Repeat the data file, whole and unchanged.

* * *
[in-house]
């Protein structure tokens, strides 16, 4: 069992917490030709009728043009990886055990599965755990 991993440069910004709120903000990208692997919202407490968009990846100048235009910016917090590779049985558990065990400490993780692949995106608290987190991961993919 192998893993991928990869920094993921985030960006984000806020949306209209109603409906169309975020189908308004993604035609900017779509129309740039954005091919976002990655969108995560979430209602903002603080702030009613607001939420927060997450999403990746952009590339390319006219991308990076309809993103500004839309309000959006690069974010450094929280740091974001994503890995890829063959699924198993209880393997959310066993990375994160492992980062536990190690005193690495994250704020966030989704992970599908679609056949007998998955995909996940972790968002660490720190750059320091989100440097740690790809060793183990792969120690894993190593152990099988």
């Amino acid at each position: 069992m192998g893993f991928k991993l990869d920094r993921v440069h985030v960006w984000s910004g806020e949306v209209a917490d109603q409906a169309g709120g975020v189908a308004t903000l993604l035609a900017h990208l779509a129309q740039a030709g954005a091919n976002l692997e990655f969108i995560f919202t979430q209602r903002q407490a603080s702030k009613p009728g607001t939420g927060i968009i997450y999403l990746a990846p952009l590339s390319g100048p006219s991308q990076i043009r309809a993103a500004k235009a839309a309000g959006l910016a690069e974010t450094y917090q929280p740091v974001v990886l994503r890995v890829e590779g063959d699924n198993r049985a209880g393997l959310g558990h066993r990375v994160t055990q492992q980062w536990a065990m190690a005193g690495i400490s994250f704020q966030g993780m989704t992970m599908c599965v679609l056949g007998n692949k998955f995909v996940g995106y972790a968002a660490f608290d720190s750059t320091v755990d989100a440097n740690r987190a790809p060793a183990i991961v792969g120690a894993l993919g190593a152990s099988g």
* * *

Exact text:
[in-house]
């Protein structure tokens, strides 16, 4: 069992917490030709009728043009990886055990599965755990 991993440069910004709120903000990208692997919202407490968009990846100048235009910016917090590779049985558990065990400490993780692949995106608290987190991961993919 192998893993991928990869920094993921985030960006984000806020949306209209109603409906169309975020189908308004993604035609900017779509129309740039954005091919976002990655969108995560979430209602903002603080702030009613607001939420927060997450999403990746952009590339390319006219991308990076309809993103500004839309309000959006690069974010450094929280740091974001994503890995890829063959699924198993209880393997959310066993990375994160492992980062536990190690005193690495994250704020966030989704992970599908679609056949007998998955995909996940972790968002660490720190750059320091989100440097740690790809060793183990792969120690894993190593152990099988």
């Amino acid at each position: 069992m192998g893993f991928k991993l990869d920094r993921v440069h985030v960006w984000s910004g806020e949306v209209a917490d109603q409906a169309g709120g975020v189908a308004t903000l993604l035609a900017h990208l779509a129309q740039a030709g954005a091919n976002l692997e990655f969108i995560f919202t979430q209602r903002q407490a603080s702030k009613p009728g607001t939420g927060i968009i997450y999403l990746a990846p952009l590339s390319g100048p006219s991308q990076i043009r309809a993103a500004k235009a839309a309000g959006l910016a690069e974010t450094y917090q929280p740091v974001v990886l994503r890995v890829e590779g063959d699924n198993r049985a209880g393997l959310g558990h066993r990375v994160t055990q492992q980062w536990a065990m190690a005193g690495i400490s994250f704020q966030g993780m989704t992970m599908c599965v679609l056949g007998n692949k998955f995909v996940g995106y972790a968002a660490f608290d720190s750059t320091v755990d989100a440097n740690r987190a790809p060793a183990i991961v792969g120690a894993l993919g190593a152990s099988g």